The philosophy that these rare muscle cars will one day become obsolete or value less, is wishful thinking from the crowd that couldn’t see their value all along and are now pissed they missed the cues. You don’t have to look any further than rare cars of the past that continue to climb in value to absurd levels to understand this. But I guess it’s ok to dream that you’ll pick up that Hemi Cuda one day for that ’70’s price point, good luck with that.

      • Rube Goldberg Member

        Good point, we all, over 50 , had our chance. Couldn’t give these cars away in the late ’70’s.

      • Tyler

        Well, you have your opinion, & I have mine. Neither may be totally right or wrong. Some special cars, like Shelby’s, COPO’s or hemi’s will hold value yes, & they will be tucked away in private collections, never driven & probably only rarely started, except maybe to drive off & onto a trailer. But the average Camaro or Challenger is going to end up forgotten about. Look at what had happened to tri-five Chevy’s & T Birds, the bottom is falling out.

        It’s not wishful thinking, it’s a sad fact. The majority of the current generation of high schooler or college kids don’t care about these cars, not do they want to learn how to work on one. The average body shop won’t paint one, they want to hang a fender & collect a check from the insurance company, not spend a year or more welding in floors, quarters, etc., & then doing an all over paint.

        As for me being pissy because I didn’t buy one back in the day, well, that’s simply not the case. I’m a product of the 60’s, so I’ve owned a couple dozen 1st gen Camaro’s including a 69 Z/28 & still have a 68 big block SS, along with Chevelles, Challengers, Mustangs, C10’s, etc. I’ve had more than my fair share & only regret a couple getting away.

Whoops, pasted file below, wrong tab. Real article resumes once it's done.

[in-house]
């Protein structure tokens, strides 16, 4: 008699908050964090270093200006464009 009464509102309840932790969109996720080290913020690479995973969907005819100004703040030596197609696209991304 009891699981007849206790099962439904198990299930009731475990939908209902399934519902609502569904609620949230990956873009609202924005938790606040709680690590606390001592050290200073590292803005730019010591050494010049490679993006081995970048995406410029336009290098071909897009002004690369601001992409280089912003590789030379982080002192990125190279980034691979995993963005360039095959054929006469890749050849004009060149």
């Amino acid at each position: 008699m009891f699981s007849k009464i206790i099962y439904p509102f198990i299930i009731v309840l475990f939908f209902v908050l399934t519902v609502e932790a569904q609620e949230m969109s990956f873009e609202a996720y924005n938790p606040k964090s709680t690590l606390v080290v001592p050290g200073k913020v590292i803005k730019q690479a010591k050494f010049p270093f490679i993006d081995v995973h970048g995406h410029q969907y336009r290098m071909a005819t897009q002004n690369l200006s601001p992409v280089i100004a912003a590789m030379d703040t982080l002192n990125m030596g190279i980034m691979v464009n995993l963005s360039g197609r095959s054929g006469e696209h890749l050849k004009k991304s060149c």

• Billy 007

      When the Boomers all end up in the ground or nursing homes, then this pricing madness will end. My son and I go to car shows, he is bored looking at this, means nothing to him. He wants Jap cars from the 90s, that my friends is the future of collecting, and I fear, also of “investing”. (That will spoil his hopes like many of ours have been, though, he is soon going to have a doctorate in Pharmaceutics, should make ample bucks, so, who knows. He might be one of the rich boys I rail about who ruins the bell curve of pricing for the rest of us)

      • Rube Goldberg Member

        That’s another good point, and these people know it, soon, may take another generation or so, but what goes around comes around, and nobody will want these, so their feeling is, cash in now.

      • Jim

        You’re wrong about your hypothesis and one only needs to look at cars of the past to understand that. Just because your kid likes jap cars doesn’t mean that other kids think like him. I know plenty of teenagers that dream about the car their father and grandfather had and/or dreamt about and the numbers multiply way beyond just one baby boomer when you use that calculus. Only time will tell but I think you are wrong and history has already proven it.

      • Billy 007

        Jim, really? I don’t lust after my Dads 34 Plymouth, not a bad car really, but lust to the point of a second mortgage?

  22. Mike

    That’s about a 2004 ram pickup in the background.

  23. Del

    Yup. Big deal. I have 3 Mopars running 318s in all.

    68 Satelite

    71 Demon

    99 Dakota factory ordered 318 4×4

    Last 318 ever built

    All three run hard and fast.

    Faster than most crap out there. So weep for me…..

  24. Sam

    First time I heard the NAM story in was a Vette that he picked up right before he got drafted and parked it in the garage. Well he never returned, and after his mom and dad passed, the family sold it, The second time I heard the story it was a Shelby Mustang, in storage for 30 years. The Third Time I Heard This Story It Was From The Guy Who Brought The Hemi Superbird. And I was in the middle of the Ocean in 1982. I all sounds like as we called in in the Navy……A SEA STORY

  25. PRA4SNW PRA4SNW Member

    It’s at 175K now with 3 days left and reserve not met.

    Whenever I see a car like this on EBay and not at an auction where it deserves to be, I always figure that the car will not pass the scrutiny of people that can really afford to buy it.

    Also with this car, any serious buyer should demand to speak to this original owner and then have a nice long conversation. Chances are, if he can’t produce this person, or if the guy seems less than honest, it’s a fake story.

    • Jim

      Or maybe the owner just doesn’t want to pay the 8-10% premium and deal with all the fraudulent shenanigans that go on with big time auction houses. I’ve put a car through BJ and Mecum and both are run by con artists. Never again.

  26. Steve

    I saw this car in person twice this week. It’s currently in a Warehouse in Charleston South Carolina. Still in the same condition has not been touched.